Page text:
Wednesday night and Thursday, the Opposition parties organized a 27-hour health crisis filibuster in the Legislature that left everyone tired and cranky, and several with graying stubble on their chins.
On Thursday, a divided AHS Board complied with the demands from the premier and Health Minister Gene Zwozdesky that Duckett be forced to take the high jump. Over the side he went -- with the promise of $680,000 in Alberta taxpayers' money to ease his way.
At this point, as readers can imagine, it seemed impossible matters could get any more hysterical.
But that was before Friday, when we learned from the press that Sherman was accusing several Conservative MLAs and the president of the Alberta Medical Association of taking part in a smear campaign orchestrated by the Conservative government to discredit him.
Among Sherman's startling accusations, all reported in plain English in the pages of the Edmonton Journal, were:
- That he'd been told by the head psychiatrist of the College of Physicians and Surgeons of Alberta that his medical license could be suspended if he didn't submit to a mental health assessment.
- That he'd been informed by Yvonne Fritz, the minister of children and youth services, the pleasant-looking lady usually seen sitting behind the premier's right shoulder during Question Period: "Raj, you need to be taken to emergency, and you need to see a psychiatrist to be locked up."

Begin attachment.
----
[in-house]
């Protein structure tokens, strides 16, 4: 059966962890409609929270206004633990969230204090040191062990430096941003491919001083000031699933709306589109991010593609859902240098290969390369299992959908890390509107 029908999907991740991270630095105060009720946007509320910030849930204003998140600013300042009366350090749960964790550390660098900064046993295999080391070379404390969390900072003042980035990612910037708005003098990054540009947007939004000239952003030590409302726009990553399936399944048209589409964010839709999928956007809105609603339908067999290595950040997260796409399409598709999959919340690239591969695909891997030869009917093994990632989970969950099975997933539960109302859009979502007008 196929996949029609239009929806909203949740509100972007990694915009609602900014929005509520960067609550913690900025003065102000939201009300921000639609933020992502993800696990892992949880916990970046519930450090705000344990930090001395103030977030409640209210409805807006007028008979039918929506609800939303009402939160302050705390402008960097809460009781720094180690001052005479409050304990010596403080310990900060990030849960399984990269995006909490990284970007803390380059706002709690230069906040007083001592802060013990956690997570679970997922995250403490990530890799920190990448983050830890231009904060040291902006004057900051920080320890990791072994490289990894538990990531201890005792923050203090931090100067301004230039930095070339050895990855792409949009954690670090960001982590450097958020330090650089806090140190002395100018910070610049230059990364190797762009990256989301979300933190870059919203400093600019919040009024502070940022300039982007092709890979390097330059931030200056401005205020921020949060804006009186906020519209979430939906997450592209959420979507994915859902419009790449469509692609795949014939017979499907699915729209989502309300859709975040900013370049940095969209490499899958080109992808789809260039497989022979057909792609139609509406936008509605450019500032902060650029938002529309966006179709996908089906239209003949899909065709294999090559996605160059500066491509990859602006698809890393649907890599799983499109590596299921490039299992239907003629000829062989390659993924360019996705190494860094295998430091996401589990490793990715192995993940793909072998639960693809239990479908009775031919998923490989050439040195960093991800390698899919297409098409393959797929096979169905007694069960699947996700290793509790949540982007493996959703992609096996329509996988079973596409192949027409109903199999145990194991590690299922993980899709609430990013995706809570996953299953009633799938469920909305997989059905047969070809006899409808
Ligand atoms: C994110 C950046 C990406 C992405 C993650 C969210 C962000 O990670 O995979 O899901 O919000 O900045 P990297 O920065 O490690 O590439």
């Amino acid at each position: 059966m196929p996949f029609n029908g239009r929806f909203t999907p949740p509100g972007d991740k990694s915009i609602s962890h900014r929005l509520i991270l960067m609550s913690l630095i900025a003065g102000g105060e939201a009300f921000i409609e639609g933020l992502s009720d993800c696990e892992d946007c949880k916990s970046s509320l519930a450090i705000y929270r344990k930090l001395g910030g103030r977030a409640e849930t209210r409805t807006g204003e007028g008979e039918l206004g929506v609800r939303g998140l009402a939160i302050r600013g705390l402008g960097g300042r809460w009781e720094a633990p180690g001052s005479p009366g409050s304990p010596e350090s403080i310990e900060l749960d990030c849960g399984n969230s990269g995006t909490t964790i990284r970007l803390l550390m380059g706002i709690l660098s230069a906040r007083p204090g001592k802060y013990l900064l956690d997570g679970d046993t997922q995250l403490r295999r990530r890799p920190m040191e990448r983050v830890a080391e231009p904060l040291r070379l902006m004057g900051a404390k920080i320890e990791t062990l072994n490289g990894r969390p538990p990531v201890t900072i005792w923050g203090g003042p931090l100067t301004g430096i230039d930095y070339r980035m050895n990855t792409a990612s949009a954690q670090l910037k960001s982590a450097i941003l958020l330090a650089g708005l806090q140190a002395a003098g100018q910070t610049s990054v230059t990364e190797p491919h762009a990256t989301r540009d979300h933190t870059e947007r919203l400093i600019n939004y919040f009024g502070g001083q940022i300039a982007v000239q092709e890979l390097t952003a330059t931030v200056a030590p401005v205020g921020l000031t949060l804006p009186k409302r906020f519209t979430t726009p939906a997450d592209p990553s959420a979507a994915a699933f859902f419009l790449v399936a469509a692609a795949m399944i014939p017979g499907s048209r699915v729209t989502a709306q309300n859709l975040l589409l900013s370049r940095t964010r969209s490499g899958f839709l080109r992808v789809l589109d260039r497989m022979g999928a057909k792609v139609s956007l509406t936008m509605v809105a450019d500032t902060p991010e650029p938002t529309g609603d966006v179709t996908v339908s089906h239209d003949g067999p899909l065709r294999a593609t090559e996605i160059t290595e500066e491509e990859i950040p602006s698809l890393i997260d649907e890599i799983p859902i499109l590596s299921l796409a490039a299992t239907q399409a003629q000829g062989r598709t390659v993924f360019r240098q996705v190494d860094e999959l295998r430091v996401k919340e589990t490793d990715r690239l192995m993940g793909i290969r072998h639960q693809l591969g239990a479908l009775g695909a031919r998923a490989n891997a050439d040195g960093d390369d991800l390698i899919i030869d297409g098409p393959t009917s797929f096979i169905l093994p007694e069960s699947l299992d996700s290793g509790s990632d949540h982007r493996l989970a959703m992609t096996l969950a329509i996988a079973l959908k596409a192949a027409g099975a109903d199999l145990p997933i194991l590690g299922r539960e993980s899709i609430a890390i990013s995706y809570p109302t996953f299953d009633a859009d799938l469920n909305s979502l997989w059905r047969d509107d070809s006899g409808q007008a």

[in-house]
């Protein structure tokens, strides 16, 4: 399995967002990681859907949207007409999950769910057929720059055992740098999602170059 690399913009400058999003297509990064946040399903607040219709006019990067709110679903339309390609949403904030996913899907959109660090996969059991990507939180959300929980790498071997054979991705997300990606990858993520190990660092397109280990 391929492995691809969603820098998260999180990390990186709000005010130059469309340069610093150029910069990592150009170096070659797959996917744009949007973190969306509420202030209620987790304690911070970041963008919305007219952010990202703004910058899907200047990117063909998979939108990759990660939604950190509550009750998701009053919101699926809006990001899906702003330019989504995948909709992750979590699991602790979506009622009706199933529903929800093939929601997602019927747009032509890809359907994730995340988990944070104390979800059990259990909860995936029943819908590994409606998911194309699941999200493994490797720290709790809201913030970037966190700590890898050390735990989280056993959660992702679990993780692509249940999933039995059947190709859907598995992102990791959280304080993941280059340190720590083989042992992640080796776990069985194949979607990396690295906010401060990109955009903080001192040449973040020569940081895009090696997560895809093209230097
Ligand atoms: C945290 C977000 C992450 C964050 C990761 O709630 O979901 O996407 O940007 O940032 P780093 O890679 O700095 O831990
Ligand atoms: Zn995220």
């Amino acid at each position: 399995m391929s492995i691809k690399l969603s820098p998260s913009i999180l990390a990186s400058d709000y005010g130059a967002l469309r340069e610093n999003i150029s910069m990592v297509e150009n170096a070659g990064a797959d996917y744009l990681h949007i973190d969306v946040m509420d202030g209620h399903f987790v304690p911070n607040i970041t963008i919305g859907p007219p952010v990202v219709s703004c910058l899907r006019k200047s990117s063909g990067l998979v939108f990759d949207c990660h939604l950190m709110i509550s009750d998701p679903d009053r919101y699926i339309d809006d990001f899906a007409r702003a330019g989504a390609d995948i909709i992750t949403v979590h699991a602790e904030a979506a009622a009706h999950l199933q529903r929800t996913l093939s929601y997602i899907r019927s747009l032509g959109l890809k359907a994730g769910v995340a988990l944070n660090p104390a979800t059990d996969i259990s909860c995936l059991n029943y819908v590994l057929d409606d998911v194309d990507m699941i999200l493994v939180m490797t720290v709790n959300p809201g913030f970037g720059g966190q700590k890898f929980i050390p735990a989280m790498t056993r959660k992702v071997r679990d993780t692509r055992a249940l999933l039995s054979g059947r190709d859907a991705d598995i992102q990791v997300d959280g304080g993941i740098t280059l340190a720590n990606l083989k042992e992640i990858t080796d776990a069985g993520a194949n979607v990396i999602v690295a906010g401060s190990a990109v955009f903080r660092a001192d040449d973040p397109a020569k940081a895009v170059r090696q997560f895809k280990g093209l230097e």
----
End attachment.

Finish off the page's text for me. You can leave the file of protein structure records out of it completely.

- That Government Whip Robin Campbell, "Called me a cancer. He said: 'Raj, you're a doctor. You know what we do with cancers. We cut them out.'"
- And that Edmonton-Rutherford MLA Fred Horne took part in the alleged conspiracy when he discussed Sherman's mental state early in the week with AMA President Dr. Patrick White, a psychiatrist.
Needless to say, everyone named by the Journal forcefully denies Sherman's interpretation of events.
All we can say with conviction at this point is that more sound and fury – though, signifying what remains an open question -- is sure to be heard on Monday, when NDP Leader Brian Mason says he will rise on a point of privilege and allege that the usually mild-mannered Horne engaged in "intimidation and obstruction" against Sherman.
Now, Horne strikes most people a man normally as likeable and positive as Sherman. One can't help but think that these are two nice guys caught up in something bigger than both of them.
Be that as it may, Mason's argument is pretty clear: "Mr. Horne has been around the medical profession a very long time and he undoubtedly knows that when you bring those kinds of suggestions forward to someone in a senior, responsible position, they have to take some action and they have to initiate something,” the NDP leader told the Journal. "I can’t see it as anything else but a calculated attempt to harm Mr. Sherman's reputation and interfere in his ability to do his job."
So fasten your seatbelts, folks. We aren't getting off this rollercoaster any time soon!
This post also appears on David Climenhaga's blog, Alberta Diary.